Standing in Mughal Garden under the afternoon sun, it took the West Bengal-based artist less than ten minutes to sketch the Rashtrapati Bhavan on canvas. Complete with the columns and the tricolor fluttering on its central dome, Jogen Chowdhury points out that the details are missing in the hurried work. “It’s a mere impression. It also shows I can work fast,” says the artist. “The environment is inspiring. Imagine waking up listening to a peacocks every morning and seeing such massive greens,” he says.
It’s a sound he has woken to for 15 years. The 75-year-old was an art keeper at the President’s home from 1972 to 1987. He is again a resident at the estate, as the first artist-in-residence, under the initiative announced by President Pranab Mukherjee in December.
“The initiative is an attempt to encourage established as well as young and upcoming writers and artists by facilitating them a stay close to nature in the picturesque and serene surroundings of Rashtrapati Bhavan,” reads an official statement. With his previous experience at the venue, a recent entrant in the Rajya Sabha and known to Mukherjee, Chowdhury seemed like a natural first.
Walking down the marble floor, the Santiniketan-based artist seems at home here — he recognises some staff and also the corridors. The room where he worked is now assigned for other duties, but his portrait of VV Giri is in the presidential collection. A portrait of the current incumbent is also underway. “I don’t like making portraits, but I really admire him,” says Chowdhury.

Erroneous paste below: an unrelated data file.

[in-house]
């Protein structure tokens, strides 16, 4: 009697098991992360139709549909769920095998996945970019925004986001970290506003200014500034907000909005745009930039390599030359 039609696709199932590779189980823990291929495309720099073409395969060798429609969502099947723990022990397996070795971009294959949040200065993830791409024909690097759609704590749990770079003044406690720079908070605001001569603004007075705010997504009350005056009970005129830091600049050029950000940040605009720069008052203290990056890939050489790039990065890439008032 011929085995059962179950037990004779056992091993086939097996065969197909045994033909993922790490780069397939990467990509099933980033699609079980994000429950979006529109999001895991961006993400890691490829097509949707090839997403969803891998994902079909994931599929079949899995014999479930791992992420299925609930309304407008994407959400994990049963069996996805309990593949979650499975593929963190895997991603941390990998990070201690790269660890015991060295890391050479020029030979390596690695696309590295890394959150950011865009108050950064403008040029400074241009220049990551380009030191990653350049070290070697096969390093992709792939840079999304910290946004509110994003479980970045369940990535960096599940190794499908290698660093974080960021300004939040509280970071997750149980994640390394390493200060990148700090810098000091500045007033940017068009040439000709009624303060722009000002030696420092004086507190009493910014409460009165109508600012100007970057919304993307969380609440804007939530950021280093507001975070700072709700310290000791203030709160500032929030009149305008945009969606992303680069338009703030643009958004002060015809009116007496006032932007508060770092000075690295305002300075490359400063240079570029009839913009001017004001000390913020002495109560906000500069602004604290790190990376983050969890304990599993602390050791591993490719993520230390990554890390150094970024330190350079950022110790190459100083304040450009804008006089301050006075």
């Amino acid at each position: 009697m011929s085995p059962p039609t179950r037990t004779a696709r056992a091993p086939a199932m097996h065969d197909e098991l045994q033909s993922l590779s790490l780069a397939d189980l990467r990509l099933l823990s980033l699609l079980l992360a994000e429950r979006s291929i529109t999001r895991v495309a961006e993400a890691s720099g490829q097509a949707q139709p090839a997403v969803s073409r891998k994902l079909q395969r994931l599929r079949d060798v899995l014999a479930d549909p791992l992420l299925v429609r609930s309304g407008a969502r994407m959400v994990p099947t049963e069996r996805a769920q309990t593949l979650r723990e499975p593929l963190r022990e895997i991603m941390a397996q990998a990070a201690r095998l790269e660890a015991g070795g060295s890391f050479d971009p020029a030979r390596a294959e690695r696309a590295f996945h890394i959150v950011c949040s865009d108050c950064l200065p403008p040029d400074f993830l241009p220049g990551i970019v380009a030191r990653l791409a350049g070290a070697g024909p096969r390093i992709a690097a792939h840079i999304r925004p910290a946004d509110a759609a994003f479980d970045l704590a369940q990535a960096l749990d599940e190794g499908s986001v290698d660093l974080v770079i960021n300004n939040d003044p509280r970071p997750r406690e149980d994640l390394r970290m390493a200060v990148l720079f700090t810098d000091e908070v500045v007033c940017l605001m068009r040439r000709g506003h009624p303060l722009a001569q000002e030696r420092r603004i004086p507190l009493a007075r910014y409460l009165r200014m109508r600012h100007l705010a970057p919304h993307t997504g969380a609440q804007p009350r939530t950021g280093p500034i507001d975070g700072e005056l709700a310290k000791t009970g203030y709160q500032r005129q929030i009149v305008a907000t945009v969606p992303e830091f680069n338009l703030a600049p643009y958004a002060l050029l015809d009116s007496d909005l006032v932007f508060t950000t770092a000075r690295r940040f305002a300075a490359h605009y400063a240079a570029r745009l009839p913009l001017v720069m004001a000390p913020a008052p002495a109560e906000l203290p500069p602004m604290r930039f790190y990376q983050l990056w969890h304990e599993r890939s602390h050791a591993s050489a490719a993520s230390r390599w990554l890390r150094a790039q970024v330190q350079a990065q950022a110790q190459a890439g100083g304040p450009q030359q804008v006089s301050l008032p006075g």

He also recalls his meeting with Indira Gandhi fondly. “She took active interest in the display at Rashtrapati Bhavan. She used to give advice when we had important state guests. I remember when Queen Elizabeth was visiting, we put a large painting of the Taj Mahal behind her bed,” remembers Chowdhury.
During his stint as the Art Keeper — a post that has now transformed into Art Director — the artist had also initiated an inventory and also made purchases, including a set of Binod Behari Mukherjee’s works. “At that time we could just walk around. I used to walk into Ashoka Hall for programmes, now that seems impossible,” says the artist known for his bold lines, cross-hatchings and distorted human figures.
His themes have varied from social concerns to the elephant god Ganesha, political satires and more erotic depictions.
The luggage back from the 15-day residency will not comprise any large work, but Chowdhury is making “layouts” in his sketchbook.
More political and social satires can also be expected, with the artist making frequent notes in the Parliament. His attendance record?
“Around 20 of 30,” he says, adding, “Tendulkar is not very interested in politics, I am keen to bring a social change and work for the people.”